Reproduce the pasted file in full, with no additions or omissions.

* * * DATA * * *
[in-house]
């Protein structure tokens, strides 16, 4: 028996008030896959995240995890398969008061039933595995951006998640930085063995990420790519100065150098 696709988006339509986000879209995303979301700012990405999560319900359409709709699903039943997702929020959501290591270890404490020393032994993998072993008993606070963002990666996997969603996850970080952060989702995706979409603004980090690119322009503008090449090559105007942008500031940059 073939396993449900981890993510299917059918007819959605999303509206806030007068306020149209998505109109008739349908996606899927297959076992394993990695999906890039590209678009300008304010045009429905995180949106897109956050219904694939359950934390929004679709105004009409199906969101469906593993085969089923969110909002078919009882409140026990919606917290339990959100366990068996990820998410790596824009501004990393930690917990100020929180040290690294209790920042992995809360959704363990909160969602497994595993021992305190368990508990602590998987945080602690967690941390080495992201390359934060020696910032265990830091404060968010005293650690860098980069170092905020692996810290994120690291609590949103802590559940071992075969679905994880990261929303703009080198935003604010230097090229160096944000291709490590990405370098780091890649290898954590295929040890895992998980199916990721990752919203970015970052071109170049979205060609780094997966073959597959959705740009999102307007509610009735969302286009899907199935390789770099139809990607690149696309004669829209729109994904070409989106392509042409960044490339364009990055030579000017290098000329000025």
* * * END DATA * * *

[in-house]
């Protein structure tokens, strides 16, 4: 028996008030896959995240995890398969008061039933595995951006998640930085063995990420790519100065150098 696709988006339509986000879209995303979301700012990405999560319900359409709709699903039943997702929020959501290591270890404490020393032994993998072993008993606070963002990666996997969603996850970080952060989702995706979409603004980090690119322009503008090449090559105007942008500031940059 073939396993449900981890993510299917059918007819959605999303509206806030007068306020149209998505109109008739349908996606899927297959076992394993990695999906890039590209678009300008304010045009429905995180949106897109956050219904694939359950934390929004679709105004009409199906969101469906593993085969089923969110909002078919009882409140026990919606917290339990959100366990068996990820998410790596824009501004990393930690917990100020929180040290690294209790920042992995809360959704363990909160969602497994595993021992305190368990508990602590998987945080602690967690941390080495992201390359934060020696910032265990830091404060968010005293650690860098980069170092905020692996810290994120690291609590949103802590559940071992075969679905994880990261929303703009080198935003604010230097090229160096944000291709490590990405370098780091890649290898954590295929040890895992998980199916990721990752919203970015970052071109170049979205060609780094997966073959597959959705740009999102307007509610009735969302286009899907199935390789770099139809990607690149696309004669829209729109994904070409989106392509042409960044490339364009990055030579000017290098000329000025």